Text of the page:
3. Keeping a diary is a good way to look at our favorite go-to comfort foods then find healthy substitutes. Giving up my nightly ice cream was out of the question; even the half-fat substitutes are not all that healthy; typically, when the fat is removed from a food, the manufacturer simply substitutes the fat with sugar in order to maintain the taste. Instead of a half cup of ice cream, I ate a half cup of vanilla Greek yogurt, topped with a half cup of frozen cherries or blueberries (with no sugar); this tasted so decadent and filling that I no longer wanted the ice cream!
  4. Help identify emotional food ties or food allergies. Write a short little note about how you feel after each meal. You might start noticing a pattern:


  • Emotional Ties -The pattern you notice may be that you routinely want the same food at the same time of day. For example, I noticed that I like to eat cereal and milk right before I go to sleep because it makes me feel very full and gives me comfort to sleep with a full, bloated tummy. After awhile, I realized that I had an emotional connection to that habit. My dad used to work late quite often and my mom would have dinner ready at 9 p.m. or 10 p.m. at night then I went to bed; this likely conditioned me to have a full feeling before bedtime. For example, over a certain period of time, I started noticing that when I eat pasta, I would get a stomach ache.
  • Allergy or Food Intolerances – Reactions to foods can be subtle or overt: a little cough, hives, stomach cramps, anaphylaxis, and more. My son broke out in large hives all over his body and his lips were extremely swollen. We had no idea why he had these welts. After recording the foods he ate, we started noticing that this reaction would occur every time he ate anything with fresh ground pepper.

     5.  People who keep food diaries lose twice as much weight as those who don’t[2]; it’s no joke.

Keeping a food diary keeps us accountable to ourselves. It’s easy to conveniently forget about the chocolate chip cookies you slipped in your mouth or that little bag of potato chips you casually polished off. Most of us live in a constant state of denial; we think that we don’t eat too poorly or too much in one sitting. Little things add up very quickly and recording our foods helps us to pinpoint our problem areas. After awhile, it becomes second nature to look at something and just know how much a cup is without using an actual 8-ounce cup and to just know roughly how many calories a food item may cost you.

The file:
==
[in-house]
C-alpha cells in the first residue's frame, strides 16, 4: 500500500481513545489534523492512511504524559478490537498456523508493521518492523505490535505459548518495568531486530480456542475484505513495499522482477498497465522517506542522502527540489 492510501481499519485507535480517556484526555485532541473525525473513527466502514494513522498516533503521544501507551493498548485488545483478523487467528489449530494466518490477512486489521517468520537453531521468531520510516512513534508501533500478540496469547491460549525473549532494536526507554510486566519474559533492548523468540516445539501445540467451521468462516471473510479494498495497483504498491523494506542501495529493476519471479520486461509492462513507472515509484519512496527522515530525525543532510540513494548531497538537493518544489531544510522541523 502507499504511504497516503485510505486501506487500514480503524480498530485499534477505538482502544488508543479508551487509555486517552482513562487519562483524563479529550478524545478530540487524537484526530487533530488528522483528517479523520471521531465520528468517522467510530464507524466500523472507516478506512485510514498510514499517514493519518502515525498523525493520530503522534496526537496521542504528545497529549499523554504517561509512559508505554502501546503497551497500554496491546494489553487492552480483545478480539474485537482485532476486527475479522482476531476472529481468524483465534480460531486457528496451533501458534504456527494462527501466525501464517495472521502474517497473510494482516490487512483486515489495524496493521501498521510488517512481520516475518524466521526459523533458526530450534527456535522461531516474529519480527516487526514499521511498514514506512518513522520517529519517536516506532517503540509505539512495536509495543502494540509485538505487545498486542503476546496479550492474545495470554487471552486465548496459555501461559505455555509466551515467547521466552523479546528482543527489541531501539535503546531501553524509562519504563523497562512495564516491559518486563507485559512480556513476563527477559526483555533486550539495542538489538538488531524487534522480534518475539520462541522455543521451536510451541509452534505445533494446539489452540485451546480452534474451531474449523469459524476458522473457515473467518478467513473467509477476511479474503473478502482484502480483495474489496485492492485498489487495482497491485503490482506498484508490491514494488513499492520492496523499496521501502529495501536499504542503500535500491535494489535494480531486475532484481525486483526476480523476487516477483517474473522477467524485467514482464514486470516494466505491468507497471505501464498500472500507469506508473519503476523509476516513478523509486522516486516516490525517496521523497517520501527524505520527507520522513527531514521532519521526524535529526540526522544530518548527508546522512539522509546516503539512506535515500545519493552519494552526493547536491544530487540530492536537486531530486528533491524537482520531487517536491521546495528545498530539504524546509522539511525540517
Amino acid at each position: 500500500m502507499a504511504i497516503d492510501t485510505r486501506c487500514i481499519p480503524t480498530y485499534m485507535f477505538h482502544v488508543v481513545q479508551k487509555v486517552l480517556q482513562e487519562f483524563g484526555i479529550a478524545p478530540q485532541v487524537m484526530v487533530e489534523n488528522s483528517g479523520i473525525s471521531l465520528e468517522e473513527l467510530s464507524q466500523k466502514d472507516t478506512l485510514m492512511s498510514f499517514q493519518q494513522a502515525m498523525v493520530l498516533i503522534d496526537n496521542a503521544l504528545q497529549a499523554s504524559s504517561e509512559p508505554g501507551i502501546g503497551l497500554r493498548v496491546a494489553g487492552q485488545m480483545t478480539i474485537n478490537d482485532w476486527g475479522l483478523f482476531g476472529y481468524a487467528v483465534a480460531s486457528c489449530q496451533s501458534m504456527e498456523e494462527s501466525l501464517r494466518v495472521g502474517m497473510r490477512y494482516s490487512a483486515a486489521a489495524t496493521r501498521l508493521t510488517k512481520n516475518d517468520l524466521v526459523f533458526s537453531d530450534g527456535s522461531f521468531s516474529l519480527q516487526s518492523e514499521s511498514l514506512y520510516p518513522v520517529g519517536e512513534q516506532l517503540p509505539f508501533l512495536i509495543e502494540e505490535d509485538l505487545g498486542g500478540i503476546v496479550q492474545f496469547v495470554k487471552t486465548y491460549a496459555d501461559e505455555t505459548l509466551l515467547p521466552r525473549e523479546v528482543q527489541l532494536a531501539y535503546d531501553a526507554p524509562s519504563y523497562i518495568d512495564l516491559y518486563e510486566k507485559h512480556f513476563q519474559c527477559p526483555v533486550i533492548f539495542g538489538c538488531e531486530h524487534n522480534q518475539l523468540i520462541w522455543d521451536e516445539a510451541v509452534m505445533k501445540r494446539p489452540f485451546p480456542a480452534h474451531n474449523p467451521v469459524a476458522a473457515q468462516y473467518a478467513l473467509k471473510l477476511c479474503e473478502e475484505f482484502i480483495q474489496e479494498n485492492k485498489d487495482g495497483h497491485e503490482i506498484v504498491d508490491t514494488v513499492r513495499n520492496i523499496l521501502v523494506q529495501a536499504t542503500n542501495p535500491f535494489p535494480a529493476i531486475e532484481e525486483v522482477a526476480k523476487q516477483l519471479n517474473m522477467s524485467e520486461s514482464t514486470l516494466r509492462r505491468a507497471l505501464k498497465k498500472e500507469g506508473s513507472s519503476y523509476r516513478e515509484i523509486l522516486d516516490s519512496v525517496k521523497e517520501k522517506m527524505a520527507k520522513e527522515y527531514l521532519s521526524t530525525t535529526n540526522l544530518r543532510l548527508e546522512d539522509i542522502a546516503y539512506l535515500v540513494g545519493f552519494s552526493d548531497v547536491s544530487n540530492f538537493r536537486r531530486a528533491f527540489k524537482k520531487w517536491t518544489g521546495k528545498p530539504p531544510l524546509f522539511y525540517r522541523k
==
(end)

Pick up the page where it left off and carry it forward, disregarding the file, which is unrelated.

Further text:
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Food Diary Tips

  • Compete with a friend; a journal will keep you accountable to each other.
  • Make realistic food goals. If your diet is so strict that it makes you miserable, ease off a bit. Small accomplishments add up to big ones over time. Some experts say that we should allow 20% of our calories to be ‘bad’ food; the World Health Organization advices  5% to 10%. Allow occasional small cheats to remind yourself that you’re human.
  • MyFitnessPal is a fantastic and free tool for tracking. It’s available as an app or online. Almost every food you can imagine is in their database and you can add new foods and even your own recipes if you like. You can look up a food item before or after you eat – it tells you the number of calories, macro-nutrients, and micro-nutrients associated with the food item. MyFitnessPal is one of many useful food diary apps.
  • Weight Watchers worked for me too – seriously. Their point system works. Weight Watchers focuses on high fiber, low-fat foods, but give you a great flexibility – you can eat large quantities of whole foods or much lower amounts of processed foods to meet your goal. There’s a program for everyone.
  • Don’t forget to include quantities of food eaten when you write down your item.